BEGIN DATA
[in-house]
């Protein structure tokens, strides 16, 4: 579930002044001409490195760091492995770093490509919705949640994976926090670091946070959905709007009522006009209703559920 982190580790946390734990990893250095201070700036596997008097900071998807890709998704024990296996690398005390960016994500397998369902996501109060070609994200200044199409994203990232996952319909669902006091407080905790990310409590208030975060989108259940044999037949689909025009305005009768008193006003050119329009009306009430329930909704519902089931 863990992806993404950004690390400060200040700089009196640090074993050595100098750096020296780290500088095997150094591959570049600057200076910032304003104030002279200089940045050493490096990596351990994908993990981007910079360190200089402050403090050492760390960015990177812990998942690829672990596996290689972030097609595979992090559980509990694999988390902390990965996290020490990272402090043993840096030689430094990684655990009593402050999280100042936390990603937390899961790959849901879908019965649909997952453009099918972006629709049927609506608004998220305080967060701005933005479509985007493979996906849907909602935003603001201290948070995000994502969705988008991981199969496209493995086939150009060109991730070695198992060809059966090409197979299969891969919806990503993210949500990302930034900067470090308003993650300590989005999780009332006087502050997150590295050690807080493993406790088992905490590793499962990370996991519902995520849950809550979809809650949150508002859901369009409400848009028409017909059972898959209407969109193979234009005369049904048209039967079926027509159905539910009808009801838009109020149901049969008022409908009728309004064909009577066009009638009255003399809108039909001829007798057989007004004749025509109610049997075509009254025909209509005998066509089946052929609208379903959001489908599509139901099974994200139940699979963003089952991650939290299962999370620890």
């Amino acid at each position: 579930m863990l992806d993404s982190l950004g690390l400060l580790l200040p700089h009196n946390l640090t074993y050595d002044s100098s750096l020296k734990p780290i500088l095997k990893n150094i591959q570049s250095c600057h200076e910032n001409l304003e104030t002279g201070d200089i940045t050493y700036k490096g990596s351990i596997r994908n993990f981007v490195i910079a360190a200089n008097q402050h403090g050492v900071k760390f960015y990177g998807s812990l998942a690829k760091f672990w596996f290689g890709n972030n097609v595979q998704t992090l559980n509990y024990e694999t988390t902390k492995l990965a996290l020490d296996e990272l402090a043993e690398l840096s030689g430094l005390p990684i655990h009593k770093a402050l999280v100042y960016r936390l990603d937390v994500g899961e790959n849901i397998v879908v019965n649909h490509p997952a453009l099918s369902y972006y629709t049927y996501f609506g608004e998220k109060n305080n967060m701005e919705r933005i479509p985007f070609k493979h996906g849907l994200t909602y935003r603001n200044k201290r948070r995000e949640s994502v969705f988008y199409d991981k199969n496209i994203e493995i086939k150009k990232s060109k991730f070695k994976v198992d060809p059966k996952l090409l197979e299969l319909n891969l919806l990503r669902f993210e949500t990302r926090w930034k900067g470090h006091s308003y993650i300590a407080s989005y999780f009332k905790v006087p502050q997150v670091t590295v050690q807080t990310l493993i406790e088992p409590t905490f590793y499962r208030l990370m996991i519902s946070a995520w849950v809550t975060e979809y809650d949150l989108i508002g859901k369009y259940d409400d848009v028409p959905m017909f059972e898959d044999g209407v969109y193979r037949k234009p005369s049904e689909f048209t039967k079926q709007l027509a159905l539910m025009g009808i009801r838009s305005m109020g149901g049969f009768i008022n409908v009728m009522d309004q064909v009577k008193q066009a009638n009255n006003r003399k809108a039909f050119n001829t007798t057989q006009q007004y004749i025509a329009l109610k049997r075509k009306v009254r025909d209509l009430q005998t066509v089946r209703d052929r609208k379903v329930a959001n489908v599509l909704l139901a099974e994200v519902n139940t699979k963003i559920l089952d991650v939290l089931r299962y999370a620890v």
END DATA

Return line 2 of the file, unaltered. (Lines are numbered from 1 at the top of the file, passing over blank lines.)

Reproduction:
């Protein structure tokens, strides 16, 4: 579930002044001409490195760091492995770093490509919705949640994976926090670091946070959905709007009522006009209703559920 982190580790946390734990990893250095201070700036596997008097900071998807890709998704024990296996690398005390960016994500397998369902996501109060070609994200200044199409994203990232996952319909669902006091407080905790990310409590208030975060989108259940044999037949689909025009305005009768008193006003050119329009009306009430329930909704519902089931 863990992806993404950004690390400060200040700089009196640090074993050595100098750096020296780290500088095997150094591959570049600057200076910032304003104030002279200089940045050493490096990596351990994908993990981007910079360190200089402050403090050492760390960015990177812990998942690829672990596996290689972030097609595979992090559980509990694999988390902390990965996290020490990272402090043993840096030689430094990684655990009593402050999280100042936390990603937390899961790959849901879908019965649909997952453009099918972006629709049927609506608004998220305080967060701005933005479509985007493979996906849907909602935003603001201290948070995000994502969705988008991981199969496209493995086939150009060109991730070695198992060809059966090409197979299969891969919806990503993210949500990302930034900067470090308003993650300590989005999780009332006087502050997150590295050690807080493993406790088992905490590793499962990370996991519902995520849950809550979809809650949150508002859901369009409400848009028409017909059972898959209407969109193979234009005369049904048209039967079926027509159905539910009808009801838009109020149901049969008022409908009728309004064909009577066009009638009255003399809108039909001829007798057989007004004749025509109610049997075509009254025909209509005998066509089946052929609208379903959001489908599509139901099974994200139940699979963003089952991650939290299962999370620890």